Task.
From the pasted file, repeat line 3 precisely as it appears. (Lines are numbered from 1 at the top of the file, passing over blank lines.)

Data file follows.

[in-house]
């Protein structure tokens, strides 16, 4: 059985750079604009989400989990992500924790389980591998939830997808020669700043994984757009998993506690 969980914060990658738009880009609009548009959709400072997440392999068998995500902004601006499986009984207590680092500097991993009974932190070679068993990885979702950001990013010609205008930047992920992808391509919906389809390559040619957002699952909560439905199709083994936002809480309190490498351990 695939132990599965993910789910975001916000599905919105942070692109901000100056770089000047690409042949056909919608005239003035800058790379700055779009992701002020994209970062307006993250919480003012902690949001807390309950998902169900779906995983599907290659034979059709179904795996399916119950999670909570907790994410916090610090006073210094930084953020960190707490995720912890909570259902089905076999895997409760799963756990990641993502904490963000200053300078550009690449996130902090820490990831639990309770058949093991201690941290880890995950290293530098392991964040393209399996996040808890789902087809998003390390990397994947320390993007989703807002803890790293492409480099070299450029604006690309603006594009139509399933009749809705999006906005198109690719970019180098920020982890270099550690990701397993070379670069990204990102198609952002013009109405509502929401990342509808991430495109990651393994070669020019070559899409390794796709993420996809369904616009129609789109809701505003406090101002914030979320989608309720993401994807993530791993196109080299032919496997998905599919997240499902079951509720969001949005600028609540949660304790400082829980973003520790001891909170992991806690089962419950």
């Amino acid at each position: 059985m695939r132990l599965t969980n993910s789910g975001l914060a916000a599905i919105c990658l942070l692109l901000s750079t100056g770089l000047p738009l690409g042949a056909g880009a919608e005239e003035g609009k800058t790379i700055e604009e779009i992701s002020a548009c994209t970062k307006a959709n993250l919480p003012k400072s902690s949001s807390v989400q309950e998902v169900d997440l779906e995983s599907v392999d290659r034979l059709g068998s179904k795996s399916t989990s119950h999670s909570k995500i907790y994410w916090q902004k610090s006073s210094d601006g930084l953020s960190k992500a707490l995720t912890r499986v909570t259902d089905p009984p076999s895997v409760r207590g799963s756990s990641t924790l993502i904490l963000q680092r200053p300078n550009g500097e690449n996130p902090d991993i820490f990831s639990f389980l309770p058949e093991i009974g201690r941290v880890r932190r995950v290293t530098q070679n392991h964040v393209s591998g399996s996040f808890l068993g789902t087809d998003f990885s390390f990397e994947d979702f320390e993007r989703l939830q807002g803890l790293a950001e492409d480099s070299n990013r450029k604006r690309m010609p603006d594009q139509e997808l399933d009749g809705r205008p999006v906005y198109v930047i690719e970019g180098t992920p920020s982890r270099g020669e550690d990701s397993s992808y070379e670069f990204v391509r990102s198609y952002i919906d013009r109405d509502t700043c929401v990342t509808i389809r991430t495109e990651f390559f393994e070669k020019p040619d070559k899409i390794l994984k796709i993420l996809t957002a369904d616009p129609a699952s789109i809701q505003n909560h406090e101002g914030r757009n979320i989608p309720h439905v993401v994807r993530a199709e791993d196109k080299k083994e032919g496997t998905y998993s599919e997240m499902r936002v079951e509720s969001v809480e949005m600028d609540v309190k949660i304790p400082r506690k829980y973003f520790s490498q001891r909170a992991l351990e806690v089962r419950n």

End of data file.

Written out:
């Amino acid at each position: 059985m695939r132990l599965t969980n993910s789910g975001l914060a916000a599905i919105c990658l942070l692109l901000s750079t100056g770089l000047p738009l690409g042949a056909g880009a919608e005239e003035g609009k800058t790379i700055e604009e779009i992701s002020a548009c994209t970062k307006a959709n993250l919480p003012k400072s902690s949001s807390v989400q309950e998902v169900d997440l779906e995983s599907v392999d290659r034979l059709g068998s179904k795996s399916t989990s119950h999670s909570k995500i907790y994410w916090q902004k610090s006073s210094d601006g930084l953020s960190k992500a707490l995720t912890r499986v909570t259902d089905p009984p076999s895997v409760r207590g799963s756990s990641t924790l993502i904490l963000q680092r200053p300078n550009g500097e690449n996130p902090d991993i820490f990831s639990f389980l309770p058949e093991i009974g201690r941290v880890r932190r995950v290293t530098q070679n392991h964040v393209s591998g399996s996040f808890l068993g789902t087809d998003f990885s390390f990397e994947d979702f320390e993007r989703l939830q807002g803890l790293a950001e492409d480099s070299n990013r450029k604006r690309m010609p603006d594009q139509e997808l399933d009749g809705r205008p999006v906005y198109v930047i690719e970019g180098t992920p920020s982890r270099g020669e550690d990701s397993s992808y070379e670069f990204v391509r990102s198609y952002i919906d013009r109405d509502t700043c929401v990342t509808i389809r991430t495109e990651f390559f393994e070669k020019p040619d070559k899409i390794l994984k796709i993420l996809t957002a369904d616009p129609a699952s789109i809701q505003n909560h406090e101002g914030r757009n979320i989608p309720h439905v993401v994807r993530a199709e791993d196109k080299k083994e032919g496997t998905y998993s599919e997240m499902r936002v079951e509720s969001v809480e949005m600028d609540v309190k949660i304790p400082r506690k829980y973003f520790s490498q001891r909170a992991l351990e806690v089962r419950n």